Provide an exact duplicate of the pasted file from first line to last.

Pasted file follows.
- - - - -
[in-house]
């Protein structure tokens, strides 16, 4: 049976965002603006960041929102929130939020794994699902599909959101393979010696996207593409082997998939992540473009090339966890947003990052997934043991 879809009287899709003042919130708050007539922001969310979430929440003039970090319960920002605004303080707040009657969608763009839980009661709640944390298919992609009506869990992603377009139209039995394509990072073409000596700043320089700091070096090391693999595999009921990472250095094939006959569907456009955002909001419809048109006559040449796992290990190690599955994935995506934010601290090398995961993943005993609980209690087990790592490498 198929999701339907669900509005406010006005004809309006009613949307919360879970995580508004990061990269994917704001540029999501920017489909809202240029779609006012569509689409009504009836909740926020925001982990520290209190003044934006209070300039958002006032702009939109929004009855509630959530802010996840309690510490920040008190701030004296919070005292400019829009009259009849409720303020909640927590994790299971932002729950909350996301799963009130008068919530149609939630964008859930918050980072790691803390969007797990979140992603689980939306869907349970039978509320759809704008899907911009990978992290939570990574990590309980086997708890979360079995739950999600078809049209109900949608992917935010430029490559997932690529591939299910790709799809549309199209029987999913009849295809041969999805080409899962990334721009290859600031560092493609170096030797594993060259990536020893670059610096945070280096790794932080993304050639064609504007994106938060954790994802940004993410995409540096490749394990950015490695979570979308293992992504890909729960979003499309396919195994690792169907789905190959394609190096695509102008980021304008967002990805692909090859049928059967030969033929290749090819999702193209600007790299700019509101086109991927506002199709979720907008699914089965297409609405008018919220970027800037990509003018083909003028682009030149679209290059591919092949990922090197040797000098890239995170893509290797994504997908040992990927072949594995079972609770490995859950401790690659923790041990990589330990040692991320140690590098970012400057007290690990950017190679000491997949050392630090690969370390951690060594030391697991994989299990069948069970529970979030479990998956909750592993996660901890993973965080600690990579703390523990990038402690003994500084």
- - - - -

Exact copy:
[in-house]
């Protein structure tokens, strides 16, 4: 049976965002603006960041929102929130939020794994699902599909959101393979010696996207593409082997998939992540473009090339966890947003990052997934043991 879809009287899709003042919130708050007539922001969310979430929440003039970090319960920002605004303080707040009657969608763009839980009661709640944390298919992609009506869990992603377009139209039995394509990072073409000596700043320089700091070096090391693999595999009921990472250095094939006959569907456009955002909001419809048109006559040449796992290990190690599955994935995506934010601290090398995961993943005993609980209690087990790592490498 198929999701339907669900509005406010006005004809309006009613949307919360879970995580508004990061990269994917704001540029999501920017489909809202240029779609006012569509689409009504009836909740926020925001982990520290209190003044934006209070300039958002006032702009939109929004009855509630959530802010996840309690510490920040008190701030004296919070005292400019829009009259009849409720303020909640927590994790299971932002729950909350996301799963009130008068919530149609939630964008859930918050980072790691803390969007797990979140992603689980939306869907349970039978509320759809704008899907911009990978992290939570990574990590309980086997708890979360079995739950999600078809049209109900949608992917935010430029490559997932690529591939299910790709799809549309199209029987999913009849295809041969999805080409899962990334721009290859600031560092493609170096030797594993060259990536020893670059610096945070280096790794932080993304050639064609504007994106938060954790994802940004993410995409540096490749394990950015490695979570979308293992992504890909729960979003499309396919195994690792169907789905190959394609190096695509102008980021304008967002990805692909090859049928059967030969033929290749090819999702193209600007790299700019509101086109991927506002199709979720907008699914089965297409609405008018919220970027800037990509003018083909003028682009030149679209290059591919092949990922090197040797000098890239995170893509290797994504997908040992990927072949594995079972609770490995859950401790690659923790041990990589330990040692991320140690590098970012400057007290690990950017190679000491997949050392630090690969370390951690060594030391697991994989299990069948069970529970979030479990998956909750592993996660901890993973965080600690990579703390523990990038402690003994500084």